What is in this article?:
- ARC and the Mid-South
- Rice, STAX, Cuba
- How would Mid-South farms really do under the farm bill recently passed out of the Senate Agriculture Committee?
- Agriculture economists at the University of Arkansas are considering how programs in the proposed legislation would impact the state’s crops.
Rice, STAX, Cuba
More on rice-dependent farms and STAX…
“Obviously, any farm that has been producing rice -- and has a historical production base in the crop -- will lose significantly.
“Look at the Hoxie farm (see Table 2.1 on study's page 9) where they were getting direct payments of $10 on soybeans. Now, they’ll get an ARC payment (if they choose ‘individual’) of $7.44. That isn’t such a large loss -- except the Hoxie farm would only receive that ARC payment 27 percent of the time.
“As we continue to evaluate the effect of the Senate bill on Arkansas crop farms we’ll be looking at the STAX program for cotton. We have a Leachville farm that is fully planted in cotton and the McGehee farm with about 2,400 acres of cotton.”
On the analysis being used by Southern farm advocates to bolster their case for a stronger safety net…
“We’ve made all our analyses available to the Arkansas delegation. They’re aware and understand the implications of this significant change in the commodity policy landscape for Arkansas crops. Attention has shifted to the development of the House bill where there are indications of a much more regional approach than the one-size-fits-all Senate bill.
“The rice sector’s baseline over the next 10 years, to the extent they’re losing the flow of funds coming from direct payments, will see a loss of around $100 million per year.
“And looking at the individual farms --removing the $90-range direct payment and replacing it with a program that has a one-in-three chance to provide $15 or $17 -- depicts a huge change in the commodity policy landscape.”
It would seem like the rice industry might say “well, you’re taking away direct payments, give us something else. Open Cuba for trade.”
“Yes, there are many things they could say. … Opening up trade to Cuba could be an important offset. … Unfortunately, Cuba trade isn’t (driven by) the farm bill. That policy is in other legislation.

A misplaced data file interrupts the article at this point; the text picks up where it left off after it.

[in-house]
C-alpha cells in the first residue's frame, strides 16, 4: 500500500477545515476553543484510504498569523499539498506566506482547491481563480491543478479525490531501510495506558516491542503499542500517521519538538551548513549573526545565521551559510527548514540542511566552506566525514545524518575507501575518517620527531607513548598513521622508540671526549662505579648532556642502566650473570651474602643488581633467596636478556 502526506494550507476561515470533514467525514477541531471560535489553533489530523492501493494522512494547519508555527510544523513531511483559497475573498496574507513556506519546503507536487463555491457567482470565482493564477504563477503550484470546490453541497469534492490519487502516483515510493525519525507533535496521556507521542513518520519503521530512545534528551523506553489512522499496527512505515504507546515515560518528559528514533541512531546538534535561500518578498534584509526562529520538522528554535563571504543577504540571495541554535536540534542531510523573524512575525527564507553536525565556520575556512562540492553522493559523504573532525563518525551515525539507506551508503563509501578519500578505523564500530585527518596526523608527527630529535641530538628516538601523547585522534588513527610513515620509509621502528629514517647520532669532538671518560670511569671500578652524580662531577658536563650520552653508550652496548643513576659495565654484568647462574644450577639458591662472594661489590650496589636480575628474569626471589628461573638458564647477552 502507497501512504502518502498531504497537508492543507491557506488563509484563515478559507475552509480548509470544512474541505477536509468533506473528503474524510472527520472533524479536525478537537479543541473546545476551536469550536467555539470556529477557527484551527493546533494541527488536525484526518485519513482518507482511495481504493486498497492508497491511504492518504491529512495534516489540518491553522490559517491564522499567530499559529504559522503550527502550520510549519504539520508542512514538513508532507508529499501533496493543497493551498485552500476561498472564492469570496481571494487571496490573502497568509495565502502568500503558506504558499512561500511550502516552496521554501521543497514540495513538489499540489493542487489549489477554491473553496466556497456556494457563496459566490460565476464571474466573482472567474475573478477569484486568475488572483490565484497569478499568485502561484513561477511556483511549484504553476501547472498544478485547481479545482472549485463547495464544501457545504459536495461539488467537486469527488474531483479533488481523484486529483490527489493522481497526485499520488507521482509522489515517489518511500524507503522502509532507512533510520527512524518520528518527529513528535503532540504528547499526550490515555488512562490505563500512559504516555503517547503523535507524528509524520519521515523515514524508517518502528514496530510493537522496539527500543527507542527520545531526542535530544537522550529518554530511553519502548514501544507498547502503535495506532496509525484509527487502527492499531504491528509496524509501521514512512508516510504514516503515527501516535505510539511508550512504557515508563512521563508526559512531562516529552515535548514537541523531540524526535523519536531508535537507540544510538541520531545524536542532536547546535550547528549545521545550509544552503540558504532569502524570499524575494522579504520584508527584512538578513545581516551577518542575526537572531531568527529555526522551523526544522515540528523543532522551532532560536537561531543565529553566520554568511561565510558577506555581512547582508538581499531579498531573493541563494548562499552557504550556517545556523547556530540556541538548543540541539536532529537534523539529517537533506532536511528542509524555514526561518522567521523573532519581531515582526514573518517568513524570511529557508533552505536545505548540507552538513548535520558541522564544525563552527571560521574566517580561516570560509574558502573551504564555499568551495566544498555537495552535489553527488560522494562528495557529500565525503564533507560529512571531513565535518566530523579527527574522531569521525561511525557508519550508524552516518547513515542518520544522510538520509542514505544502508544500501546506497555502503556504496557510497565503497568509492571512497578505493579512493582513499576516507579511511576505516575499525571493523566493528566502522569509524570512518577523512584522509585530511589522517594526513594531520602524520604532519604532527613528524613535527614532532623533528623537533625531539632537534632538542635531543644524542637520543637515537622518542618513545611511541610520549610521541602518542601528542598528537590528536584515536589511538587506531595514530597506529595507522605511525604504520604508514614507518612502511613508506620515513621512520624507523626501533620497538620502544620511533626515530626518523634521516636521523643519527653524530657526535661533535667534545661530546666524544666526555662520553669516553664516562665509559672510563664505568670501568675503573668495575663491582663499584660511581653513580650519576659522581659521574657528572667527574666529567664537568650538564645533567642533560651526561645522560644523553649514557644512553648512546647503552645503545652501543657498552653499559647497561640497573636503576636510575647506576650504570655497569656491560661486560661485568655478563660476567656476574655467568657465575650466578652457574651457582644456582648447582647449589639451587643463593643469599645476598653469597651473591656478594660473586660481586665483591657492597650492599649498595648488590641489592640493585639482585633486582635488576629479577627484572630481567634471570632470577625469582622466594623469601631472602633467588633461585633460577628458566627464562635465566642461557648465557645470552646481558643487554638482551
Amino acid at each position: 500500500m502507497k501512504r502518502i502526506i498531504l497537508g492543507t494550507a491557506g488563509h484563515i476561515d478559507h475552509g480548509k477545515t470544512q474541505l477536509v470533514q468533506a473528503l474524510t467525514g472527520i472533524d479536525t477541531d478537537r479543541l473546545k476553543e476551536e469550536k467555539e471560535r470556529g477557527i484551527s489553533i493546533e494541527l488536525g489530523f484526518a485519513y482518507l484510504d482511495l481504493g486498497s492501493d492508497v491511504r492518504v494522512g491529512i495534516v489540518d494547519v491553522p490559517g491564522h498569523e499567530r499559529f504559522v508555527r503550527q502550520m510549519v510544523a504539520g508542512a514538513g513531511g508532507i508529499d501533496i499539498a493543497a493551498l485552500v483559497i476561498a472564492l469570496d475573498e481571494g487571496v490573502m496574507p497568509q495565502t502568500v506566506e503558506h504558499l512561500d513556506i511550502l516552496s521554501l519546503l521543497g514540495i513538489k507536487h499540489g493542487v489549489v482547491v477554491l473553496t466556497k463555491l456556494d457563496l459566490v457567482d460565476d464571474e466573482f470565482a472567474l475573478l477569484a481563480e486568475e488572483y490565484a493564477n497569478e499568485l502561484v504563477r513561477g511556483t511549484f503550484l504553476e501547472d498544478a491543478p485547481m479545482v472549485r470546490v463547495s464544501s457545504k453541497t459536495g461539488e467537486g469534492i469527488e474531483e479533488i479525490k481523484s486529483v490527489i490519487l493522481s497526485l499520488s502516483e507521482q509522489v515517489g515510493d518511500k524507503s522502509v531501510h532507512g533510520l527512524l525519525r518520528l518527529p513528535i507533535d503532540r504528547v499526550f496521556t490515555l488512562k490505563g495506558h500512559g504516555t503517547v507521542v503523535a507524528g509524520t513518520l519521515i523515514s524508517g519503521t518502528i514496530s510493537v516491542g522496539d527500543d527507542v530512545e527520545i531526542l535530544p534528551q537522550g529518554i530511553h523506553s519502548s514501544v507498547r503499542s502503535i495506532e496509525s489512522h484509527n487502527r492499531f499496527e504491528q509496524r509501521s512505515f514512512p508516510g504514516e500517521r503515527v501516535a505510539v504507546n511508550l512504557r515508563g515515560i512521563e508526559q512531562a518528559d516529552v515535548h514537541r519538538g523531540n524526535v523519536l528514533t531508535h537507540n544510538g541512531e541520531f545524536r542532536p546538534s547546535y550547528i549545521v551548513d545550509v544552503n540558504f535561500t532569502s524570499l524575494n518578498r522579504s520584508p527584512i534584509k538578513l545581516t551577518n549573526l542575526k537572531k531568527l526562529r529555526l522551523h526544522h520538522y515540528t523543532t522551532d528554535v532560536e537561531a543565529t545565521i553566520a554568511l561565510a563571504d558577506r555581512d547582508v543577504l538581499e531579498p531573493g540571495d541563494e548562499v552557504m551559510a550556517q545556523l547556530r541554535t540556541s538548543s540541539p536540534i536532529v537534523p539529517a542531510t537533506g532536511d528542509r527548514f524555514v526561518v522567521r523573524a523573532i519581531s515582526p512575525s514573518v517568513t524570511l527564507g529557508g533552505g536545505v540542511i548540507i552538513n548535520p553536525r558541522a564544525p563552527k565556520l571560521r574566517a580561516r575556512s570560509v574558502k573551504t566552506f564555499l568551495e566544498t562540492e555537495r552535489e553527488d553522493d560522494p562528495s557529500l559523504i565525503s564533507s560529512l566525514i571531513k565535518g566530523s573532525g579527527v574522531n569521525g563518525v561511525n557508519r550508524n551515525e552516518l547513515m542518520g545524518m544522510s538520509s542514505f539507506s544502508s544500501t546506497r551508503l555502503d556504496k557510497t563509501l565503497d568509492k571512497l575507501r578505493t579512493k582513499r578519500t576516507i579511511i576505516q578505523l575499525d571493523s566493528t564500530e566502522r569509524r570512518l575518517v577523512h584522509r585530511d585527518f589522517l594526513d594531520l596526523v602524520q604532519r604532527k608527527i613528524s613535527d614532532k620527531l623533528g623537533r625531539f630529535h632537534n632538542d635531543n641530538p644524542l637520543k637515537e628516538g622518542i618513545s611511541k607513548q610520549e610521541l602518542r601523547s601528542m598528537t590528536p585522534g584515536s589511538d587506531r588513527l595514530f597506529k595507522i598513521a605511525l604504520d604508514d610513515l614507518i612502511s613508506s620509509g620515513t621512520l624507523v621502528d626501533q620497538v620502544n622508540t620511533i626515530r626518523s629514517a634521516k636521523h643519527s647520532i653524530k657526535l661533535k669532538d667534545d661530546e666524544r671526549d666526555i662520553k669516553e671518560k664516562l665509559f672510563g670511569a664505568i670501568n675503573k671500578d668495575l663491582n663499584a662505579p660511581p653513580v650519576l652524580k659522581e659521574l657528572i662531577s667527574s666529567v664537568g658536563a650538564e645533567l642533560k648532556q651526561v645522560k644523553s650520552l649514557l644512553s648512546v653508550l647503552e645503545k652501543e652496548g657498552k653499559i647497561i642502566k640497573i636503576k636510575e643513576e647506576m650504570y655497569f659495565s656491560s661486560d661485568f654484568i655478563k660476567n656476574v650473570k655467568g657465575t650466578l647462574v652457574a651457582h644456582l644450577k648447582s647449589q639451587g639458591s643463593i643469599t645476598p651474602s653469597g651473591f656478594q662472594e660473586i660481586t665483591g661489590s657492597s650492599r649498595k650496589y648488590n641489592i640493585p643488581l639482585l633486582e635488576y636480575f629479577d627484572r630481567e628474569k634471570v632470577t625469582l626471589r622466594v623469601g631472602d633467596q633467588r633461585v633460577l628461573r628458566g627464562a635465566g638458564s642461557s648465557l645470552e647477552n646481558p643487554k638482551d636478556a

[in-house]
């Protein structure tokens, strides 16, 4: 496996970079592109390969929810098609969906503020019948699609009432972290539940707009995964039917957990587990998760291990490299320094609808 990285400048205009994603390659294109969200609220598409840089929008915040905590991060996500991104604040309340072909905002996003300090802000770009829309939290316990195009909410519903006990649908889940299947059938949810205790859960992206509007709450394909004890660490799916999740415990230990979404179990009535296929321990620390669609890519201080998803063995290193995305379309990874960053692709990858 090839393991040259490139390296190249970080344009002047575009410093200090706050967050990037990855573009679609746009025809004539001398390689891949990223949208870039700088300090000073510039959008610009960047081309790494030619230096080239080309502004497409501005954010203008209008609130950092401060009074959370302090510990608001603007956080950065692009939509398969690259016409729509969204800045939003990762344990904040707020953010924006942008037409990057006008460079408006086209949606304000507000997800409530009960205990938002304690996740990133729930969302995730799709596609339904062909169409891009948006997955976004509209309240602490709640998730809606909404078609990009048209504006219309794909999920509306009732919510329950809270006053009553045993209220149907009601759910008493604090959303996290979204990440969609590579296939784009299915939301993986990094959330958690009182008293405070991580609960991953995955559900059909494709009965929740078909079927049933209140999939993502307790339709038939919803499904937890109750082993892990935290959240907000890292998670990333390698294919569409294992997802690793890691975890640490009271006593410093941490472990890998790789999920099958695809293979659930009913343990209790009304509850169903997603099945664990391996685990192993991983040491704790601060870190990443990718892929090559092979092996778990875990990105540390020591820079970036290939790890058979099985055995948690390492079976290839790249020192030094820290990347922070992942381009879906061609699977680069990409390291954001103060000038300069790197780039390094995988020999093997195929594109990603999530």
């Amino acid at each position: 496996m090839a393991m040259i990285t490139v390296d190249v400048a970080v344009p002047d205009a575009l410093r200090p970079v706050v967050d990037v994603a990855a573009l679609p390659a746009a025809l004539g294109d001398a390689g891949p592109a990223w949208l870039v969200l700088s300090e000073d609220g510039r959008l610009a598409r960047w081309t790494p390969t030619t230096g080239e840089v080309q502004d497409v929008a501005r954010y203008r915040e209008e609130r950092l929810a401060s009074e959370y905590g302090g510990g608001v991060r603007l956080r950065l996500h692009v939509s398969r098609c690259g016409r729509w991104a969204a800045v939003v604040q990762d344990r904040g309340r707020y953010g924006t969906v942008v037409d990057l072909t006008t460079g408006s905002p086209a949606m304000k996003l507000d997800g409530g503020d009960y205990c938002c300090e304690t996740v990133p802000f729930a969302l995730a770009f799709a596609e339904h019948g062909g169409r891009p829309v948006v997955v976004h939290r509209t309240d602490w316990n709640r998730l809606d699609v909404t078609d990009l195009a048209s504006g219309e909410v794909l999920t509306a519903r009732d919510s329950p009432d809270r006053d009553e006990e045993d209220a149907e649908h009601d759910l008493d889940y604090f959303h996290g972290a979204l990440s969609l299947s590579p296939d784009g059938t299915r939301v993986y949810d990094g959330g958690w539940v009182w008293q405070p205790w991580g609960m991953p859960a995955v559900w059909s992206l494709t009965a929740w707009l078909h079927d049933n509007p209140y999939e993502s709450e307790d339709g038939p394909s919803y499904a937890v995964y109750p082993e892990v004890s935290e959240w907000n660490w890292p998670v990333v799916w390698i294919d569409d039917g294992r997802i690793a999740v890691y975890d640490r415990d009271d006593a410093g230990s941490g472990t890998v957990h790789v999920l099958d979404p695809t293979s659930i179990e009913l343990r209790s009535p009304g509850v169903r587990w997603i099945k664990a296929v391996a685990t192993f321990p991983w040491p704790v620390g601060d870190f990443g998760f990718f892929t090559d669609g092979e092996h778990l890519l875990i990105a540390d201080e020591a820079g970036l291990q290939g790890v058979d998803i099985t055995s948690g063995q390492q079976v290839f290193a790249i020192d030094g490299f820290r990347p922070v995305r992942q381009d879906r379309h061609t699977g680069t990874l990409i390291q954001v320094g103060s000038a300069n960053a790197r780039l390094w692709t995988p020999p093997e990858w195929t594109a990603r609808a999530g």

“My concern about Cuba, though, is that we also need to also keep the focus on improving U.S. rice sector productivity. The South American rice industry -- Uruguay, Brazil, Argentina, Paraguay -- are all competing strongly with us in the western hemisphere.
“That Cuban market should be an important one for U.S. rice. It’s a large market and our proximity makes us competitive. It would be easy in terms of timing of deliveries and the ability to get the rice to them.”
Feedback from farmers and advocacy groups…
“The farmers and groups understand the Senate farm bill is absolutely no good for Arkansas. It will be a challenge if the Senate bill dominates in conference.
“The cornerstone, however, for either the Senate or House bill will be crop insurance. Well, Arkansas farmers recognize this and are signed up for crop insurance. But the product available -- the combo products in particular, yield and revenue protection -- really don’t get at the important systemic risk the Arkansas farmers are facing. That is particularly true for rice and all the irrigated crops in this state. Pumping costs and all the other energy-priced and weather-related inputs are far more important for these irrigated crops than the Midwest crop systems.
“There are margin insurance products in development. But we may not see these insurance products earlier than 2014, if then. That means we may have rice farmers hanging on in 2013 and 2014 with inadequate crop insurance.
“And we’ve seen what has happened to rice price volatility lately. India has come into the market and knocked prices down by $100 per metric ton milled rice. There’s a lot of uncertainty. India’s in-and-out approach to rice trade has been destabilizing for the world rice market -- and the United States exports about half our rice.
“The need for developing solid risk management tools for the rice sector has never been more important. There is a need to address the convergence problem with the rice futures market, not only for hedging purposes but also because this futures market is used to generate an expected price for the revenue crop insurance product. The bottom line is that crop production in Arkansas is facing a challenging future.”